International Dental Show Cologne

Interview: “3D printing in dentistry is much more than just a new technology”

By Claudia Duschek & Iveta Ramonaite, DTI
September 23, 2021

Patrick Thurm is the managing director and general manager for Europe at SprintRay, a young 3D printing company that opened its European branch office in May 2021 in Weiterstadt in Germany, close to Frankfurt Airport. In this interview, Thurm talks about the current state of the 3D-printing market and what future developments he foresees for this technology and traditional milling systems.

Mr Thurm, 3D-printing systems were introduced to dentistry about two decades ago. However, the technology has been rather costly. Do you think that more dental laboratories and practices will consider 3D printers in the near future now that new companies are entering the market and offering more affordable solutions? 
All dental practices, laboratories and even patients can benefit from 3D printing. It offers frictionless integration with intra-oral scanners and digital workflows, fast in-house production for many indications, and efficient treatment workflows. It boasts rapid development, with many innovations in material for an even broader range of indications. Needless to say, 3D printing also allows for faster delivery of solutions to the patient, and investing in our solution is affordable for practices and smaller laboratories.

Pro 95 and Pro 55 are the dental 3D printers from SprintRay. (Image: SprintRay)

Based on your experience, which have been the quickest countries in Europe to adopt 3D-printing technology, and in which countries has the development been rather slow?
In general, countries with a higher rate of digitisation of laboratory scanners, intra-oral scanners and chairside dentistry are adopting the technology faster, and at the moment, these countries are Germany, Italy and Spain. However, other countries are catching up quickly, as the benefit of reduced production costs, time to market and patient satisfaction are valid in every market.

What impact did the COVID-19 pandemic have on the dental 3D-printing market and on your company in particular? 
The beginning of the pandemic was an unprecedented time for all of us. However, many dental professionals started looking for new solutions to increase relevance for their patients, and that’s when 3D printing and intra-oral scanners became the most popular investment. SprintRay, which provides technology solutions to the dental market only, has benefited greatly from this. Our teams did an outstanding job under pandemic circumstances to further develop and enhance our solutions, and we have invested a great deal in sales, services and support structure in order to become a relevant partner for dental practices during these uncertain times. Having achieved this very positive development in the US market, we made the decision to start a business in Europe and subsequently opened our European headquarters.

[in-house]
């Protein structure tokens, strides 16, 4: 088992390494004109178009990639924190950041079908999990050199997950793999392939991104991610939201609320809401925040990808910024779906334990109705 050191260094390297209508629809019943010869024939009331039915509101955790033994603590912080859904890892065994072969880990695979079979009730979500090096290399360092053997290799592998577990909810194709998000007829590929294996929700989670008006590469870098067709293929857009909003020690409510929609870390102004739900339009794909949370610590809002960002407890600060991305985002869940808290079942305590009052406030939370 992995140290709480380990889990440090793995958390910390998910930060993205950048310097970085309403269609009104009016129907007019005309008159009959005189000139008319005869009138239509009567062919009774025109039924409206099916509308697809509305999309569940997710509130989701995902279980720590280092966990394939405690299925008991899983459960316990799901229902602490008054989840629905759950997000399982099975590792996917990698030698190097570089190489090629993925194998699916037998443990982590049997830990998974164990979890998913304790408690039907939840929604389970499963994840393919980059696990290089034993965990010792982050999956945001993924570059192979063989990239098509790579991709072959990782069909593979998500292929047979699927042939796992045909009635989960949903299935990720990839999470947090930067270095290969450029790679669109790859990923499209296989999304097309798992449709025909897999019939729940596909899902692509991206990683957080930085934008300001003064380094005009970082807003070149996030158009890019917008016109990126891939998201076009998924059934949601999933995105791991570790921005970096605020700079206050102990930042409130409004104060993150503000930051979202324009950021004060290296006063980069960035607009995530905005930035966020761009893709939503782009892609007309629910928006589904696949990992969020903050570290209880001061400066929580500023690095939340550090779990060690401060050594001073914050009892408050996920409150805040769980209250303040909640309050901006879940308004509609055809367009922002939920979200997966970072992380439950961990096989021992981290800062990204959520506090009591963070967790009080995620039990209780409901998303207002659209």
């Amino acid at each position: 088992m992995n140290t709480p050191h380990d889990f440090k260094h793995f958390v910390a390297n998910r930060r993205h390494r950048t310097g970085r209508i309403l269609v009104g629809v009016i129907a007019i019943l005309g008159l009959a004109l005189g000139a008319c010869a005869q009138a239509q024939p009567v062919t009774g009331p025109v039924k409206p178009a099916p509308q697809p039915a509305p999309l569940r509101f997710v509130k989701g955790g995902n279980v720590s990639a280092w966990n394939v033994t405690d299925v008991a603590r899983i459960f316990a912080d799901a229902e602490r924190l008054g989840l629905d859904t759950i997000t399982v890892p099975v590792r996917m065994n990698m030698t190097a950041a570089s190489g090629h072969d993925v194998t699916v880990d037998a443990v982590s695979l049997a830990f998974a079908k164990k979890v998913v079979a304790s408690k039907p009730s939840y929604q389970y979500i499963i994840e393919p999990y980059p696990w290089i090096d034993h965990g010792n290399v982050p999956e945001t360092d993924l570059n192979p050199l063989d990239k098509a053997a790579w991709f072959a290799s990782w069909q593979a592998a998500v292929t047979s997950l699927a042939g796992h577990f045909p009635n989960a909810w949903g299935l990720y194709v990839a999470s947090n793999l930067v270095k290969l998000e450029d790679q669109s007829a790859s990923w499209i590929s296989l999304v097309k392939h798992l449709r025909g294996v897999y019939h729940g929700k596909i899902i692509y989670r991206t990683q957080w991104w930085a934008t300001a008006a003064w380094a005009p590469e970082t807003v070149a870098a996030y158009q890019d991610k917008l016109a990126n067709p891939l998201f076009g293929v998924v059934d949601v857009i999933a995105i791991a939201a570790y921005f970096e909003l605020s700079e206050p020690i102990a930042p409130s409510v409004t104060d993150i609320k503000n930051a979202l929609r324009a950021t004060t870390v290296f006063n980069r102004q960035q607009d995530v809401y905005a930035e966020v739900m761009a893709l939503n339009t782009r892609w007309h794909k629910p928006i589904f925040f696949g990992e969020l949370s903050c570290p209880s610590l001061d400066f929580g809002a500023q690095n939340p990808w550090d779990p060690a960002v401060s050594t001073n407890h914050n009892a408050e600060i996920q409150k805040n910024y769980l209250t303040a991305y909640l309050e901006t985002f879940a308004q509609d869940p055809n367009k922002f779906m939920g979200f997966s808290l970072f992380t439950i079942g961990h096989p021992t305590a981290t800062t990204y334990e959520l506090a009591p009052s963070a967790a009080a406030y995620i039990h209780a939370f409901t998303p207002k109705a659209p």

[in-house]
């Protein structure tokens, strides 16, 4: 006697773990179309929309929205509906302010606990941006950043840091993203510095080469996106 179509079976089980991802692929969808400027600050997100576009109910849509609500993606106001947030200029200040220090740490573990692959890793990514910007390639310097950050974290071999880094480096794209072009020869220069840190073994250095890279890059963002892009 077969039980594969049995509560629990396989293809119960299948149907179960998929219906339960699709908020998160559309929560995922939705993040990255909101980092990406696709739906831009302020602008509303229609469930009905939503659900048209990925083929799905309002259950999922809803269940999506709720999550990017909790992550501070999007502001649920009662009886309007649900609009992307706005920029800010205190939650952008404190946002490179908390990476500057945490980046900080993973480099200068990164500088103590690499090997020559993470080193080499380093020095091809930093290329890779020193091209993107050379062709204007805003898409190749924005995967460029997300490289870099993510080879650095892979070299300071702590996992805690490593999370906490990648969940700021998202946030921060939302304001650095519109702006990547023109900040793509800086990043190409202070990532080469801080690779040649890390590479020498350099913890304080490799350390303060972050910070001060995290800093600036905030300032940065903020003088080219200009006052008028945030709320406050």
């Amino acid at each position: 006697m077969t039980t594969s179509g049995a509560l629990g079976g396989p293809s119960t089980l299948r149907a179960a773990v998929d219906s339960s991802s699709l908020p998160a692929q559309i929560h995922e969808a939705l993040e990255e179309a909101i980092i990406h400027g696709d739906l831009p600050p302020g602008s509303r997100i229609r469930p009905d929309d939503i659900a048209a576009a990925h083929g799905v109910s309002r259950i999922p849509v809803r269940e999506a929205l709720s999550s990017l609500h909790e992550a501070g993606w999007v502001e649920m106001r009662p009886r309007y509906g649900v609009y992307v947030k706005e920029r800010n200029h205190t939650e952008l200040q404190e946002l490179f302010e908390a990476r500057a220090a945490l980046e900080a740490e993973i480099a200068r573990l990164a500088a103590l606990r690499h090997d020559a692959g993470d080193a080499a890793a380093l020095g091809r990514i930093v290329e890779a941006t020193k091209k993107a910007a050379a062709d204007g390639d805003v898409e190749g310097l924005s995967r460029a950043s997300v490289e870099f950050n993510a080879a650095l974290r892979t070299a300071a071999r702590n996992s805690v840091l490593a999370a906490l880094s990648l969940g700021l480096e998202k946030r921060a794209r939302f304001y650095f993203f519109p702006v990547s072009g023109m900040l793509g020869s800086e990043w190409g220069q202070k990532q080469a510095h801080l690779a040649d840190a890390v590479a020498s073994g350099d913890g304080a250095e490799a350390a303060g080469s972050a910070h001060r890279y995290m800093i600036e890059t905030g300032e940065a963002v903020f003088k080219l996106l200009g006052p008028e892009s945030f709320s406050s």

Having lived in a pandemic for over a year now, dentists and laboratories are seeking efficient solutions for their practices and their patients, and a 3D printer from SprintRay is a perfect investment.

Patrick Thurm became the general manager for SprintRay’s operations in Europe in Mrach and subsequently opened the company’s European branch office in Germany. (Image: SptintRay)

The majority of dental impressions are still fabricated using conventional methods. What developments do you foresee in the coming years in this field? 
We are expecting a fast growth and adoption rate in intra-oral scanners and dental technology, despite the pandemic. By purchasing a SprintRay 3D printer, the users of intra-oral scanners and CAD/CAM technology are able to offer solutions that further accelerate the fast adoption of intra-oral scanning for their patients.

Cost efficiency, speed and usability are key advantages of 3D printing. The material used is the most important factor for innovation in the upcoming fields. More and more indications can be printed already, and more are coming in the near future. If one has an intra-oral scanner, there is no reason why one should not invest in a 3D printer.

Do you think that 3D-printing technology could replace milling systems in the long run? 
Yes and no. Yes, because printing is cheaper and faster for many indications, and no, because materials such as ceramics and metals will always have their place in dentistry. I believe that milling and printing will go hand in hand.

Editorial note: More information about SprintRay and it’s 3D printers can be found at en.sprintray.com/. Visitors to IDS can learn more about SprintRay’s products at Booth J018–L019 in Hall 3.1.

 

 

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